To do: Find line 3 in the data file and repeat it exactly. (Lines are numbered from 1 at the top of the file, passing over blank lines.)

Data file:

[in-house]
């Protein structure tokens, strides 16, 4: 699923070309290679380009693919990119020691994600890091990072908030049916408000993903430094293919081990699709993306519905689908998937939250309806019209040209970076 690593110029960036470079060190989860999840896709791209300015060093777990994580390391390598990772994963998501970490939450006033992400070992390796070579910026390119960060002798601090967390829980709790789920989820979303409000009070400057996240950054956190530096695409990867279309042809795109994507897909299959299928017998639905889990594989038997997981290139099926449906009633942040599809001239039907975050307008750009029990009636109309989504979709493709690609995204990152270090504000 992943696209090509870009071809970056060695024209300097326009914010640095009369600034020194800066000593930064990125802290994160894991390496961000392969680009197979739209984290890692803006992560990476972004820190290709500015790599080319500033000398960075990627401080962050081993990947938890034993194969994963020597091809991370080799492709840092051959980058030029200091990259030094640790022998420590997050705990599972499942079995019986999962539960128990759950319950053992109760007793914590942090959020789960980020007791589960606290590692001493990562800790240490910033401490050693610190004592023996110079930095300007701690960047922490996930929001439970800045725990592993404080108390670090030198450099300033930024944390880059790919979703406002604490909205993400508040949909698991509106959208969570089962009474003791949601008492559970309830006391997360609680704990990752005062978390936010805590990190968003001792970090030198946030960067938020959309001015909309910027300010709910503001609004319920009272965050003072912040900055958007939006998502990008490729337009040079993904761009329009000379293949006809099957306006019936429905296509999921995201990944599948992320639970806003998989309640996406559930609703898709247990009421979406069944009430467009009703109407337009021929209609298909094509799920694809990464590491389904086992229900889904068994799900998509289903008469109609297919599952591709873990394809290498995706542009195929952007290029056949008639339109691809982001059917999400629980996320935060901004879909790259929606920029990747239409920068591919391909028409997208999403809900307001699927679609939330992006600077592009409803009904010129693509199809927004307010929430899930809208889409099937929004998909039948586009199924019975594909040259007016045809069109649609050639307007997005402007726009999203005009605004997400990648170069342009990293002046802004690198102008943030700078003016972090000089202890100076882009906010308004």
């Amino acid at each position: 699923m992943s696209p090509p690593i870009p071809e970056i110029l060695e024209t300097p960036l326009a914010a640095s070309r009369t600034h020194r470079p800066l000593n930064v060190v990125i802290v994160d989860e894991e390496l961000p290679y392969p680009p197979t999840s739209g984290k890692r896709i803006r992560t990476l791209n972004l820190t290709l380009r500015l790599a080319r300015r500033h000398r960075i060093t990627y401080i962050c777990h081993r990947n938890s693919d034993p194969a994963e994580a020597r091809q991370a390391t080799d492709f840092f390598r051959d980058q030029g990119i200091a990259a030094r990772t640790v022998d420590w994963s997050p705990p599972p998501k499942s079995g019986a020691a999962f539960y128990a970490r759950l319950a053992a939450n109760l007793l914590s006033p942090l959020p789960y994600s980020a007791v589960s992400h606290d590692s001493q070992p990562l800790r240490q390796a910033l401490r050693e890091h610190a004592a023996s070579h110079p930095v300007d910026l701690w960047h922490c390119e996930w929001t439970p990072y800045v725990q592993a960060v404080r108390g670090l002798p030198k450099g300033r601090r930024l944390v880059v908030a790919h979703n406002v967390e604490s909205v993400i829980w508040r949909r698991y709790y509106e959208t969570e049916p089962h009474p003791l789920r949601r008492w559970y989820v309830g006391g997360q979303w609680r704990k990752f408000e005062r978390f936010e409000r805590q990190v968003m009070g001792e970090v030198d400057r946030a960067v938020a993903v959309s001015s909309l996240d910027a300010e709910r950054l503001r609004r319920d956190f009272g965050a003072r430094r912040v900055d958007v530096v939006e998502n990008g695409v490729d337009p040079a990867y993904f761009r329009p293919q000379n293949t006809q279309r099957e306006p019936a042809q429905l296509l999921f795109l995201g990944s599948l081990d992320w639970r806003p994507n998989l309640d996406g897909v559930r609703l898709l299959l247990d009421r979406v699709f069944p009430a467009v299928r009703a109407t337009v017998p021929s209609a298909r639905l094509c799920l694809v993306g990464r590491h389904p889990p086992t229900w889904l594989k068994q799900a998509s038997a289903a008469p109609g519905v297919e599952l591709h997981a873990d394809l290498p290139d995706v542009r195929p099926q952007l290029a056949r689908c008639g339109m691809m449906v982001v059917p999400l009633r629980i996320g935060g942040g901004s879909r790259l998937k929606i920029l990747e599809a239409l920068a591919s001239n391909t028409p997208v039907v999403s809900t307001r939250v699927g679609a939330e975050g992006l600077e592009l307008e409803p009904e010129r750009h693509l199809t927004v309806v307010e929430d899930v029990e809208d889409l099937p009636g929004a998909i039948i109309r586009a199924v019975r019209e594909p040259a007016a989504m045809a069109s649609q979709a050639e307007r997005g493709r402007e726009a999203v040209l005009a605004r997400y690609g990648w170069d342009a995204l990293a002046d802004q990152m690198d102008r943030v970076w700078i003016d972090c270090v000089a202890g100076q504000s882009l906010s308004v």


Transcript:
């Amino acid at each position: 699923m992943s696209p090509p690593i870009p071809e970056i110029l060695e024209t300097p960036l326009a914010a640095s070309r009369t600034h020194r470079p800066l000593n930064v060190v990125i802290v994160d989860e894991e390496l961000p290679y392969p680009p197979t999840s739209g984290k890692r896709i803006r992560t990476l791209n972004l820190t290709l380009r500015l790599a080319r300015r500033h000398r960075i060093t990627y401080i962050c777990h081993r990947n938890s693919d034993p194969a994963e994580a020597r091809q991370a390391t080799d492709f840092f390598r051959d980058q030029g990119i200091a990259a030094r990772t640790v022998d420590w994963s997050p705990p599972p998501k499942s079995g019986a020691a999962f539960y128990a970490r759950l319950a053992a939450n109760l007793l914590s006033p942090l959020p789960y994600s980020a007791v589960s992400h606290d590692s001493q070992p990562l800790r240490q390796a910033l401490r050693e890091h610190a004592a023996s070579h110079p930095v300007d910026l701690w960047h922490c390119e996930w929001t439970p990072y800045v725990q592993a960060v404080r108390g670090l002798p030198k450099g300033r601090r930024l944390v880059v908030a790919h979703n406002v967390e604490s909205v993400i829980w508040r949909r698991y709790y509106e959208t969570e049916p089962h009474p003791l789920r949601r008492w559970y989820v309830g006391g997360q979303w609680r704990k990752f408000e005062r978390f936010e409000r805590q990190v968003m009070g001792e970090v030198d400057r946030a960067v938020a993903v959309s001015s909309l996240d910027a300010e709910r950054l503001r609004r319920d956190f009272g965050a003072r430094r912040v900055d958007v530096v939006e998502n990008g695409v490729d337009p040079a990867y993904f761009r329009p293919q000379n293949t006809q279309r099957e306006p019936a042809q429905l296509l999921f795109l995201g990944s599948l081990d992320w639970r806003p994507n998989l309640d996406g897909v559930r609703l898709l299959l247990d009421r979406v699709f069944p009430a467009v299928r009703a109407t337009v017998p021929s209609a298909r639905l094509c799920l694809v993306g990464r590491h389904p889990p086992t229900w889904l594989k068994q799900a998509s038997a289903a008469p109609g519905v297919e599952l591709h997981a873990d394809l290498p290139d995706v542009r195929p099926q952007l290029a056949r689908c008639g339109m691809m449906v982001v059917p999400l009633r629980i996320g935060g942040g901004s879909r790259l998937k929606i920029l990747e599809a239409l920068a591919s001239n391909t028409p997208v039907v999403s809900t307001r939250v699927g679609a939330e975050g992006l600077e592009l307008e409803p009904e010129r750009h693509l199809t927004v309806v307010e929430d899930v029990e809208d889409l099937p009636g929004a998909i039948i109309r586009a199924v019975r019209e594909p040259a007016a989504m045809a069109s649609q979709a050639e307007r997005g493709r402007e726009a999203v040209l005009a605004r997400y690609g990648w170069d342009a995204l990293a002046d802004q990152m690198d102008r943030v970076w700078i003016d972090c270090v000089a202890g100076q504000s882009l906010s308004v």